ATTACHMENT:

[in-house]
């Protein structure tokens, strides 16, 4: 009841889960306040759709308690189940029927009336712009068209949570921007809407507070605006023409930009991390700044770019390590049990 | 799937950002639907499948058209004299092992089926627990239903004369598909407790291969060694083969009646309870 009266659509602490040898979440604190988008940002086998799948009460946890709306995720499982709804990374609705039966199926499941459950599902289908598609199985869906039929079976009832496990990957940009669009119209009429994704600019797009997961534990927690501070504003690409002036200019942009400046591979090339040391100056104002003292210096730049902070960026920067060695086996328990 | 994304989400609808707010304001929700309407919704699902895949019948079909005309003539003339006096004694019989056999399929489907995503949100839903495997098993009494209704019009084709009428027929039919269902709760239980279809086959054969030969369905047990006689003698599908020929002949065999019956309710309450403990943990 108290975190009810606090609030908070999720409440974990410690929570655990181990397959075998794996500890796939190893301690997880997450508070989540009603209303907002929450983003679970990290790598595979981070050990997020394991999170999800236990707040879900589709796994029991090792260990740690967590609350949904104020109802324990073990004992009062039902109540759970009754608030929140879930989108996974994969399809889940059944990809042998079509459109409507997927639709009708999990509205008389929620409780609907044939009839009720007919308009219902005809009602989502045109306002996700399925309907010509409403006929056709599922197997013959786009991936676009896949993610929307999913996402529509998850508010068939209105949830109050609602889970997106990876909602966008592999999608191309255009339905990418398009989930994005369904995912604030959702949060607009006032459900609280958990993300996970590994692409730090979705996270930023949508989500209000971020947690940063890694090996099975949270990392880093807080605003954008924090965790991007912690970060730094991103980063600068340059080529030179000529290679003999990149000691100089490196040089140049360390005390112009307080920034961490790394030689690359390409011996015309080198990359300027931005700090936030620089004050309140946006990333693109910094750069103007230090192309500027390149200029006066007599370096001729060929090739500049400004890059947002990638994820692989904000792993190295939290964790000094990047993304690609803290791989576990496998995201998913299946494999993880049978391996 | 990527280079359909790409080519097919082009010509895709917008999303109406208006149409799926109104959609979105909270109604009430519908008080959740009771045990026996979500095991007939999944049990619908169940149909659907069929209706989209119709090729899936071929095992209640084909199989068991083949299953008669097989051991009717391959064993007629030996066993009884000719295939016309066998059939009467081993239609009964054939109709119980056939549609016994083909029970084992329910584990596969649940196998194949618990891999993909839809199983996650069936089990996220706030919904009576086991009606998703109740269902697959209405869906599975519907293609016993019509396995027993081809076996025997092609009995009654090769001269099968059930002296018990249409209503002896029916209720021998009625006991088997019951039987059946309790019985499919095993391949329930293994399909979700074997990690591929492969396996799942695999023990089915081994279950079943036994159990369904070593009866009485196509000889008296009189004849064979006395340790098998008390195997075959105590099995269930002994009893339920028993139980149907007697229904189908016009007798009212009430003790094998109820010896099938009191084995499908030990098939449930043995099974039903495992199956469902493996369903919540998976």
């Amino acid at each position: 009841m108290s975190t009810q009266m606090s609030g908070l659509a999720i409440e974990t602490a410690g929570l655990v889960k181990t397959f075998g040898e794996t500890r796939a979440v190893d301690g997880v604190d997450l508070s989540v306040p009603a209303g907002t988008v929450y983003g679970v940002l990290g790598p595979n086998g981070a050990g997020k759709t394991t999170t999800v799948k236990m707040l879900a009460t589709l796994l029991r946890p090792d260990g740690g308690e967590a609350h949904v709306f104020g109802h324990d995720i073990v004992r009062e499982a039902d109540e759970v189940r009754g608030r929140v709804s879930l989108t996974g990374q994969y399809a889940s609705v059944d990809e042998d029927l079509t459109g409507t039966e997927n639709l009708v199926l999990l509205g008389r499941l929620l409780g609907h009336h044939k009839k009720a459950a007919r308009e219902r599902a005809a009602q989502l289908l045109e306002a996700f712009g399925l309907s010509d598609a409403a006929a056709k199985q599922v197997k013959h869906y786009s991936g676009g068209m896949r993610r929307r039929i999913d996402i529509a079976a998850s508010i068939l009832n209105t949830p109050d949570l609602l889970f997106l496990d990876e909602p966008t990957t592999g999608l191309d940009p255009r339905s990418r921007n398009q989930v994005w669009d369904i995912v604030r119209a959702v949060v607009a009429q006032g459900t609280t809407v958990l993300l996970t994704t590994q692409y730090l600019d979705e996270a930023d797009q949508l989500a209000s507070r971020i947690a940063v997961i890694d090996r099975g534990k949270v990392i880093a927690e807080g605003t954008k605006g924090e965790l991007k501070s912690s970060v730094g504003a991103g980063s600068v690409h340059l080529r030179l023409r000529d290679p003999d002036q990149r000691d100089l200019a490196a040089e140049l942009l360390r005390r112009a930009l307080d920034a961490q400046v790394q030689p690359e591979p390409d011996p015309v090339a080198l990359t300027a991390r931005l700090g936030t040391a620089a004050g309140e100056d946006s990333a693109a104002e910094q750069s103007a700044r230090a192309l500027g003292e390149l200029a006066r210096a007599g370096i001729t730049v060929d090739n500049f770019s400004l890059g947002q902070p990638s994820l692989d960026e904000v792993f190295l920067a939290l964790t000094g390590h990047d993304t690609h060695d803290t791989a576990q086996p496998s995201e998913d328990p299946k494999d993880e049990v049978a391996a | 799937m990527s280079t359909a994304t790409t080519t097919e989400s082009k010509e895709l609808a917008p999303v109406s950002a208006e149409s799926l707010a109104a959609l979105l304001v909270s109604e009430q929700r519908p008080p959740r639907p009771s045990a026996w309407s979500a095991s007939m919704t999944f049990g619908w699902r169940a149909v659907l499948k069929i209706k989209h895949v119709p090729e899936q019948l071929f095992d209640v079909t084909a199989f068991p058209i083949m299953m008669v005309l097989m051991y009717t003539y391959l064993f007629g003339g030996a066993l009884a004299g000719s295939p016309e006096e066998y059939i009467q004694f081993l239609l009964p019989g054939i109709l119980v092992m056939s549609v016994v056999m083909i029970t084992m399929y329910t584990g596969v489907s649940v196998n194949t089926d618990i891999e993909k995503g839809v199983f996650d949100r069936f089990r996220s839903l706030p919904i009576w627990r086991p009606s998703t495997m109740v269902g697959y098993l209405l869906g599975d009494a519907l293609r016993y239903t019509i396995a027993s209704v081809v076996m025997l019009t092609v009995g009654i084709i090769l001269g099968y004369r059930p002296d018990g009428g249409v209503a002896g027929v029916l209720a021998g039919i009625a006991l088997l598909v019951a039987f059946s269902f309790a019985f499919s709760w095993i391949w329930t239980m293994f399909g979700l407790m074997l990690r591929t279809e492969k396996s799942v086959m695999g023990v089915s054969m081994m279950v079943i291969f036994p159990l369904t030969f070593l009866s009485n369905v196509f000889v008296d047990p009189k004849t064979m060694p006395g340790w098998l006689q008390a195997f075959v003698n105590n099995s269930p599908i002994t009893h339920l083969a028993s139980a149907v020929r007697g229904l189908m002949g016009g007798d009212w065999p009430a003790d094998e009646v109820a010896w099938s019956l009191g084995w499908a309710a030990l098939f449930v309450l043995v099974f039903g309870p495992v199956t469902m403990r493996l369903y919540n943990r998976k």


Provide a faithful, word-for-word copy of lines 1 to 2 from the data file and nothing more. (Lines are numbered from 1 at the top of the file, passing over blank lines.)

[in-house]
């Protein structure tokens, strides 16, 4: 009841889960306040759709308690189940029927009336712009068209949570921007809407507070605006023409930009991390700044770019390590049990 | 799937950002639907499948058209004299092992089926627990239903004369598909407790291969060694083969009646309870 009266659509602490040898979440604190988008940002086998799948009460946890709306995720499982709804990374609705039966199926499941459950599902289908598609199985869906039929079976009832496990990957940009669009119209009429994704600019797009997961534990927690501070504003690409002036200019942009400046591979090339040391100056104002003292210096730049902070960026920067060695086996328990 | 994304989400609808707010304001929700309407919704699902895949019948079909005309003539003339006096004694019989056999399929489907995503949100839903495997098993009494209704019009084709009428027929039919269902709760239980279809086959054969030969369905047990006689003698599908020929002949065999019956309710309450403990943990 108290975190009810606090609030908070999720409440974990410690929570655990181990397959075998794996500890796939190893301690997880997450508070989540009603209303907002929450983003679970990290790598595979981070050990997020394991999170999800236990707040879900589709796994029991090792260990740690967590609350949904104020109802324990073990004992009062039902109540759970009754608030929140879930989108996974994969399809889940059944990809042998079509459109409507997927639709009708999990509205008389929620409780609907044939009839009720007919308009219902005809009602989502045109306002996700399925309907010509409403006929056709599922197997013959786009991936676009896949993610929307999913996402529509998850508010068939209105949830109050609602889970997106990876909602966008592999999608191309255009339905990418398009989930994005369904995912604030959702949060607009006032459900609280958990993300996970590994692409730090979705996270930023949508989500209000971020947690940063890694090996099975949270990392880093807080605003954008924090965790991007912690970060730094991103980063600068340059080529030179000529290679003999990149000691100089490196040089140049360390005390112009307080920034961490790394030689690359390409011996015309080198990359300027931005700090936030620089004050309140946006990333693109910094750069103007230090192309500027390149200029006066007599370096001729060929090739500049400004890059947002990638994820692989904000792993190295939290964790000094990047993304690609803290791989576990496998995201998913299946494999993880049978391996 | 990527280079359909790409080519097919082009010509895709917008999303109406208006149409799926109104959609979105909270109604009430519908008080959740009771045990026996979500095991007939999944049990619908169940149909659907069929209706989209119709090729899936071929095992209640084909199989068991083949299953008669097989051991009717391959064993007629030996066993009884000719295939016309066998059939009467081993239609009964054939109709119980056939549609016994083909029970084992329910584990596969649940196998194949618990891999993909839809199983996650069936089990996220706030919904009576086991009606998703109740269902697959209405869906599975519907293609016993019509396995027993081809076996025997092609009995009654090769001269099968059930002296018990249409209503002896029916209720021998009625006991088997019951039987059946309790019985499919095993391949329930293994399909979700074997990690591929492969396996799942695999023990089915081994279950079943036994159990369904070593009866009485196509000889008296009189004849064979006395340790098998008390195997075959105590099995269930002994009893339920028993139980149907007697229904189908016009007798009212009430003790094998109820010896099938009191084995499908030990098939449930043995099974039903495992199956469902493996369903919540998976």